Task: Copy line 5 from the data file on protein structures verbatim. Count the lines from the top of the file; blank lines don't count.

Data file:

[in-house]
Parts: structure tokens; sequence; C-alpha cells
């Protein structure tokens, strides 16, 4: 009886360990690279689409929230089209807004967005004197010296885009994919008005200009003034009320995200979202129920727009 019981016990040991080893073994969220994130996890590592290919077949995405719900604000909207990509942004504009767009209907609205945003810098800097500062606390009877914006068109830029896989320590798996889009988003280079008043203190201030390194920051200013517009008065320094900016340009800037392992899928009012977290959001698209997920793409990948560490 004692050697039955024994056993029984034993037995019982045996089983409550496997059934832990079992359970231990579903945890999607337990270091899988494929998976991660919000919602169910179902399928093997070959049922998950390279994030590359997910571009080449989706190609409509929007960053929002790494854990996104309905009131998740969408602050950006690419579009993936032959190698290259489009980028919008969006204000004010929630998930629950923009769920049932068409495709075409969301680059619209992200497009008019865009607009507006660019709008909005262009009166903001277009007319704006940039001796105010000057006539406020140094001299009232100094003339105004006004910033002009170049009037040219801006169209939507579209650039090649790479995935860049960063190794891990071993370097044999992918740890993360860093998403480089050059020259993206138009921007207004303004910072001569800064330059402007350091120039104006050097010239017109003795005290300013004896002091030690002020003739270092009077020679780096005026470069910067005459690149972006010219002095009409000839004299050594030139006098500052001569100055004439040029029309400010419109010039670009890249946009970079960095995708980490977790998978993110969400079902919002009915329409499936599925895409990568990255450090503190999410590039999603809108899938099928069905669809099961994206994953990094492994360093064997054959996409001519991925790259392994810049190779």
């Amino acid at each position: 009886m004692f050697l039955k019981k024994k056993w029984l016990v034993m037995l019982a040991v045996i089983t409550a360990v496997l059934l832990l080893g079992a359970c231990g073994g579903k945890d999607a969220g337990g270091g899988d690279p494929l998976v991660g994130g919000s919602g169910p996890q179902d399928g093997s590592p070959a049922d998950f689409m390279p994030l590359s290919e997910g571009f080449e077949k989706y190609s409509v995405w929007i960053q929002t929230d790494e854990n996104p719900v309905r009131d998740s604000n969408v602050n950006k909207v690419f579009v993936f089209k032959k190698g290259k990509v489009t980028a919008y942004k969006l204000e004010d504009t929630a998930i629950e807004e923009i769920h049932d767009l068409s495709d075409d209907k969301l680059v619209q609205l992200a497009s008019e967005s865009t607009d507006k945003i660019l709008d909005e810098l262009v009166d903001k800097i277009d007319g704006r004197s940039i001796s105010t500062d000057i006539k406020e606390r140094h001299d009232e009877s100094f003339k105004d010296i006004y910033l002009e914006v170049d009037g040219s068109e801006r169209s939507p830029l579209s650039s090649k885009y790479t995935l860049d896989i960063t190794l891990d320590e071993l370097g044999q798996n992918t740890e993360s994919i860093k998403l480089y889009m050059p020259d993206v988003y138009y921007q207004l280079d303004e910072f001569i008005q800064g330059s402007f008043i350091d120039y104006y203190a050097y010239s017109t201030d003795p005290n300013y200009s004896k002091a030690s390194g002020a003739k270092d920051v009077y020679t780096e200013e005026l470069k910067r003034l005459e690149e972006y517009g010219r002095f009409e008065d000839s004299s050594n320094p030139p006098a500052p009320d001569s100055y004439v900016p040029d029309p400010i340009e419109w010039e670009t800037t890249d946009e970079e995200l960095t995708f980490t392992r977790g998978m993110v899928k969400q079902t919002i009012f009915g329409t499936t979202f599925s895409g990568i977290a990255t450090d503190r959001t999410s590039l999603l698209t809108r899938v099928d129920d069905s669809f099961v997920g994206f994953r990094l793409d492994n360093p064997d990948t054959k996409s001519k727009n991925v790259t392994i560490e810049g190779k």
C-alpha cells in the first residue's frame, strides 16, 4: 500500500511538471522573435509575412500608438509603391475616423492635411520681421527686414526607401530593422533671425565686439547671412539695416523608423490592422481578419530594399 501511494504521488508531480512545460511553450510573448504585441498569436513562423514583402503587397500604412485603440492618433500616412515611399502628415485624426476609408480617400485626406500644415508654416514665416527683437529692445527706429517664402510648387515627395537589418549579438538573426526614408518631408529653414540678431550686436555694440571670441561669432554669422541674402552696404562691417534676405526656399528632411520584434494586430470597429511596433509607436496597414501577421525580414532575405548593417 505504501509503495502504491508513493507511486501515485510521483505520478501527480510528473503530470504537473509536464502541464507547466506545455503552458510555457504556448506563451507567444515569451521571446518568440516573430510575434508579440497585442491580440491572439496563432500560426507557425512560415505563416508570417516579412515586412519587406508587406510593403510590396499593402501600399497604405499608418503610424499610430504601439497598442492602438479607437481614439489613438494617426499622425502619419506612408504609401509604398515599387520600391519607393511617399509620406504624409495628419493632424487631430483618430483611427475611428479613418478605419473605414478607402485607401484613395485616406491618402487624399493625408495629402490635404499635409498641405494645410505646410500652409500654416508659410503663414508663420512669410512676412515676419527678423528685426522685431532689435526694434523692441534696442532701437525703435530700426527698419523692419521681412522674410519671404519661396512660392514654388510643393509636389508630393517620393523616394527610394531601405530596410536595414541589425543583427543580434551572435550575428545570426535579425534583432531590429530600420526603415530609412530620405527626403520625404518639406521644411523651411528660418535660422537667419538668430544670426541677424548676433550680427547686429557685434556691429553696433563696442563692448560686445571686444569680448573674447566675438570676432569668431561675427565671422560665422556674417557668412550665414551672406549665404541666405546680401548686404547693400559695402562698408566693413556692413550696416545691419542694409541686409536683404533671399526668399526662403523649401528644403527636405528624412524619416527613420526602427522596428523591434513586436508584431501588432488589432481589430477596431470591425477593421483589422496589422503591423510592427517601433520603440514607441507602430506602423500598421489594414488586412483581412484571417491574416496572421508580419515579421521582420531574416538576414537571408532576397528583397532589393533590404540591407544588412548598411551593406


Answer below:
C-alpha cells in the first residue's frame, strides 16, 4: 500500500511538471522573435509575412500608438509603391475616423492635411520681421527686414526607401530593422533671425565686439547671412539695416523608423490592422481578419530594399 501511494504521488508531480512545460511553450510573448504585441498569436513562423514583402503587397500604412485603440492618433500616412515611399502628415485624426476609408480617400485626406500644415508654416514665416527683437529692445527706429517664402510648387515627395537589418549579438538573426526614408518631408529653414540678431550686436555694440571670441561669432554669422541674402552696404562691417534676405526656399528632411520584434494586430470597429511596433509607436496597414501577421525580414532575405548593417 505504501509503495502504491508513493507511486501515485510521483505520478501527480510528473503530470504537473509536464502541464507547466506545455503552458510555457504556448506563451507567444515569451521571446518568440516573430510575434508579440497585442491580440491572439496563432500560426507557425512560415505563416508570417516579412515586412519587406508587406510593403510590396499593402501600399497604405499608418503610424499610430504601439497598442492602438479607437481614439489613438494617426499622425502619419506612408504609401509604398515599387520600391519607393511617399509620406504624409495628419493632424487631430483618430483611427475611428479613418478605419473605414478607402485607401484613395485616406491618402487624399493625408495629402490635404499635409498641405494645410505646410500652409500654416508659410503663414508663420512669410512676412515676419527678423528685426522685431532689435526694434523692441534696442532701437525703435530700426527698419523692419521681412522674410519671404519661396512660392514654388510643393509636389508630393517620393523616394527610394531601405530596410536595414541589425543583427543580434551572435550575428545570426535579425534583432531590429530600420526603415530609412530620405527626403520625404518639406521644411523651411528660418535660422537667419538668430544670426541677424548676433550680427547686429557685434556691429553696433563696442563692448560686445571686444569680448573674447566675438570676432569668431561675427565671422560665422556674417557668412550665414551672406549665404541666405546680401548686404547693400559695402562698408566693413556692413550696416545691419542694409541686409536683404533671399526668399526662403523649401528644403527636405528624412524619416527613420526602427522596428523591434513586436508584431501588432488589432481589430477596431470591425477593421483589422496589422503591423510592427517601433520603440514607441507602430506602423500598421489594414488586412483581412484571417491574416496572421508580419515579421521582420531574416538576414537571408532576397528583397532589393533590404540591407544588412548598411551593406